I agree, the lack of SSD firmware updates - particularly what WD has pulled with the Black SSD's - is troubling. To artificially limit product improvement through restricting software updates and requiring the user to purchase an entirely new product sets a bad precedent. They could at least do what HP does in the server market and charge for support beyond the warranty. After a server warranty is up (typically 3 years) you have to pay for firmware and BIOS updates for servers. This isn't a terrible policy, at least it wasn't until meltdown\spectre hit and all the sudden it seemed somewhat necessary to update server firmware that were many years old.

    Hard drives get firmware updates all the time - just not from the manufacturers. They typically applicable to retail products for reasons. But go ahead and look up a random OEM PC's drivers from Dell or HP and you might see various firmware updates available for the hard disk models those PC's shipped with.

    Are they important though? Rarely. Barring any significant bug, hard disks have little to benefit from firmware updates as they are so mechanically limited and the controllers are generally quite mature, having been based on incremental generations of past firmware. This could all change as MAMR and HAMR become more mainstream, the same way the only hard disk firmware I remember being common were the WD Black2 (the SSD+HDD hybrid) and various Seagate SSHD's - for obvious reasons. The technology was new, and there are benefits to updating the SSD firmware as improvements are made through testing and customer feedback.
    Reply
  • melgross - Thursday, February 7, 2019 - link

    I think of it the other way around. Unless there’s a serious bug in the firmware, firmware upgrades are a gift, that manufacturers don’t have to give.

    The fact is that even when they are available, almost no one applies them. That’s true even for most who know they’re available. It’s alwasys dangerous to upgrade firmware on a product so central to needs. If there’s an unfounded bug in the new upgrade, that could be worse than firmware that’s already working just fine, but isn’t quite as fast as you might wish foe.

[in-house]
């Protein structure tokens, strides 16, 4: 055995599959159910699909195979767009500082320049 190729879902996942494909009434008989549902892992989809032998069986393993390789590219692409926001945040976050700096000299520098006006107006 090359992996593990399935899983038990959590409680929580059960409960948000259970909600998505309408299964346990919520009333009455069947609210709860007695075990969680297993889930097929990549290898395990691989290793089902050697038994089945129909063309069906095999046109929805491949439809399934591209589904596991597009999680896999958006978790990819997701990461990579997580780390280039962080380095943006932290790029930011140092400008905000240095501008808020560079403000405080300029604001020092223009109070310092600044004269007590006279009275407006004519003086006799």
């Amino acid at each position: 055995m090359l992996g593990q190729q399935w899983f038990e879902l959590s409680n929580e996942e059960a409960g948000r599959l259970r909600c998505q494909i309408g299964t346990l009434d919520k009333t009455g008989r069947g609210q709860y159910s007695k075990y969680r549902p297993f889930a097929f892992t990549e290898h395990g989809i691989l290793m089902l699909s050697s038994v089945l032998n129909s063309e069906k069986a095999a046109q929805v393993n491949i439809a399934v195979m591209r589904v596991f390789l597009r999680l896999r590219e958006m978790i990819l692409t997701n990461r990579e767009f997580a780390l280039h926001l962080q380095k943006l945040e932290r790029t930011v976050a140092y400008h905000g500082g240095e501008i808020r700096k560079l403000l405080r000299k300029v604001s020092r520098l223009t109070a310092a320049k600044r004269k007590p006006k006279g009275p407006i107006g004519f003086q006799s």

I’ve never seen any major upgrade in performance from a drive firmware upgrade. Ever.
    Reply
  • npz - Thursday, February 7, 2019 - link

    There are bugs all the time and you just don't know it. Samsung knows this and provides them automatically for you if you run magician in Windows, realizing how important the firmware is.

    There were 2 incidents I recall of major performance upgrades:
    - the Samsung 840 EVO cell degredation fiasco which ultimately require firmware to periodically refresh old NAND cells, else the performance drastically died because of error correction

    - old HGST drives which I have a bunch of and flashed
    https://forums.servethehome.com/index.php?threads/...
    They made a big difference in small files, random seeking, cpu usage.
    Reply
  • melgross - Monday, February 11, 2019 - link

    Sure, occasionally that would occur. But it’s rare, and very few people even know upgrades exist, and even fewer do them. Reply
  • FullmetalTitan - Thursday, February 7, 2019 - link

    Those of us around for sandforce controllers remember well the pains of updating SSD firmware to make our drives useable Reply